Rapper Kidd Creole — one of the founding members of the legendary hip-hop group, Grandmaster Flash and the Furious 5 — has been charged with murder for the stabbing of a homeless man who he thought was hitting on him in Midtown.
The 57-year-old Bronxite, whose real name is Nathaniel Glover, was arrested at his home in Mt. Hope on Wednesday after allegedly killing the individual on Tuesday night, according to police sources.
He had gotten into a shouting match with the man — identified as 55-year-old John Jolly, a registered sex offender — at the corner of E. 44th St. and Third Avenue before the stabbing occurred, the sources said.
Cops later found him and thought he was just too intoxicated to stand, but then noticed multiple stab wounds in his chest and rushed him to Bellevue Hospital — where he was pronounced dead.
A high-ranking police source told The Post that Jolly was an ex-con who did six years on rape charges.
He’s been arrested at least three times for sexual assault, the source said.
After being found by officers, Jolly refused to cooperate with police — and even declined to ID his killer or go to the hospital.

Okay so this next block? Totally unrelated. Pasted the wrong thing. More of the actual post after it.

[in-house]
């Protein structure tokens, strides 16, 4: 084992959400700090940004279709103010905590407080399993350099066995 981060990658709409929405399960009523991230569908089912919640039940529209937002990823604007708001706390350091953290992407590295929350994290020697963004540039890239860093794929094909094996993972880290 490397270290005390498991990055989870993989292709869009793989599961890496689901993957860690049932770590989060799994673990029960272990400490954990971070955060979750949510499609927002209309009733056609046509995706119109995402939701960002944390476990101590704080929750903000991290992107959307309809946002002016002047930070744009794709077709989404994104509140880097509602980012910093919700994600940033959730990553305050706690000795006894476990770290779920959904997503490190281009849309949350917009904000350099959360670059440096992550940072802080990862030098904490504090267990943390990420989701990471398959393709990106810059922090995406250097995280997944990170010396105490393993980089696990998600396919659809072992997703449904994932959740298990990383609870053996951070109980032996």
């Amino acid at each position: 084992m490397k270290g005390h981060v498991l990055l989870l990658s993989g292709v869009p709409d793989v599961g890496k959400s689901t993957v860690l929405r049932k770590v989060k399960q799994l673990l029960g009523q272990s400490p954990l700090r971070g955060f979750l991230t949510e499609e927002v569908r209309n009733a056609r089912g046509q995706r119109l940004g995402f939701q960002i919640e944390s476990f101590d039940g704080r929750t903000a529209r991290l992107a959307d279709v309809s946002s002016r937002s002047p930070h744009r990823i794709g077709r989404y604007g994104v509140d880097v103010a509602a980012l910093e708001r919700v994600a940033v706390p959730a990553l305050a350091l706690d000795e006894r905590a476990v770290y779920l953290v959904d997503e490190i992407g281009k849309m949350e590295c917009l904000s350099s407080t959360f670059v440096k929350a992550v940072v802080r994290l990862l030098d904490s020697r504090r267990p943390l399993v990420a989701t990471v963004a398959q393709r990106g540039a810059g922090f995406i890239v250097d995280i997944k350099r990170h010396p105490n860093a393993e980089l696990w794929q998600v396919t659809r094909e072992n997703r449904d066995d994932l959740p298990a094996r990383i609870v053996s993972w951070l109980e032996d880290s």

“I guess he didn’t think he was going to die,” the source said.
According to officials, Glover works in the area of Midtown where the murder occurred as a maintenance man and security guard.
Police sources said he thought the man was coming on to him.
The legendary lyricist rose to fame in the 1970s after forming Grandmaster Flash and the Furious Five with rappers Melle Mel, Keith Cowboy, Mr. Ness/Scorpio, Rahiem, and DJ Joseph Saddler, better known as Grandmaster Flash.
Their songs, “The Message” and “White Lines (Don’t Do It),” helped catapult the group to stardom in the ’80s and made them household names in the hip-hop world.
They would eventually break up, though, citing personal differences. The group briefly reunited in 1987 before eventually disbanding for good.
Flash and the Furious Five would go on to become the very first hip-hop group to be inducted into the Rock and Roll Hall of Fame in 2007.
Over the years, Creole has tried to stay relevant by using social media to promote his shows. He tweets and posts pictures regularly — even popping a tribute to Keith Cowboy, who died in 1989, just before he was arrested on Wednesday.
“#RIP my legendary brother,” Creole tweeted at 3:02 p.m. “#Salute.”